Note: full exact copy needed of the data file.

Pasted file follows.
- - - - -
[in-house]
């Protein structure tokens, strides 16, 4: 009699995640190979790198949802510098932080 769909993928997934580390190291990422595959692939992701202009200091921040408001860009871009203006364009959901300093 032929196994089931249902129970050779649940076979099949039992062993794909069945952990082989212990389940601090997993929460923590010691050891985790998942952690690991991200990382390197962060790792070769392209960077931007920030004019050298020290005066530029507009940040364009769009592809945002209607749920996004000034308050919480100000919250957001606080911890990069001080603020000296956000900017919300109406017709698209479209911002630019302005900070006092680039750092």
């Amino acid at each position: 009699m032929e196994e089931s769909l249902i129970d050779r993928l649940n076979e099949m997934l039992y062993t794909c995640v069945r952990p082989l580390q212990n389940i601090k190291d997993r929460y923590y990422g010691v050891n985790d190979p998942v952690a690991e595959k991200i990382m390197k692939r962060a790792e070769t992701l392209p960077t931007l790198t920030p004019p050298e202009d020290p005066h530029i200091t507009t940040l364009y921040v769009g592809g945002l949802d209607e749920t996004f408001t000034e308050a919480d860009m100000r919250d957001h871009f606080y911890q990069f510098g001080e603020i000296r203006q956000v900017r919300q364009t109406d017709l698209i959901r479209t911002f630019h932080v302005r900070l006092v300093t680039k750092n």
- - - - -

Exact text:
[in-house]
């Protein structure tokens, strides 16, 4: 009699995640190979790198949802510098932080 769909993928997934580390190291990422595959692939992701202009200091921040408001860009871009203006364009959901300093 032929196994089931249902129970050779649940076979099949039992062993794909069945952990082989212990389940601090997993929460923590010691050891985790998942952690690991991200990382390197962060790792070769392209960077931007920030004019050298020290005066530029507009940040364009769009592809945002209607749920996004000034308050919480100000919250957001606080911890990069001080603020000296956000900017919300109406017709698209479209911002630019302005900070006092680039750092």
């Amino acid at each position: 009699m032929e196994e089931s769909l249902i129970d050779r993928l649940n076979e099949m997934l039992y062993t794909c995640v069945r952990p082989l580390q212990n389940i601090k190291d997993r929460y923590y990422g010691v050891n985790d190979p998942v952690a690991e595959k991200i990382m390197k692939r962060a790792e070769t992701l392209p960077t931007l790198t920030p004019p050298e202009d020290p005066h530029i200091t507009t940040l364009y921040v769009g592809g945002l949802d209607e749920t996004f408001t000034e308050a919480d860009m100000r919250d957001h871009f606080y911890q990069f510098g001080e603020i000296r203006q956000v900017r919300q364009t109406d017709l698209i959901r479209t911002f630019h932080v302005r900070l006092v300093t680039k750092n």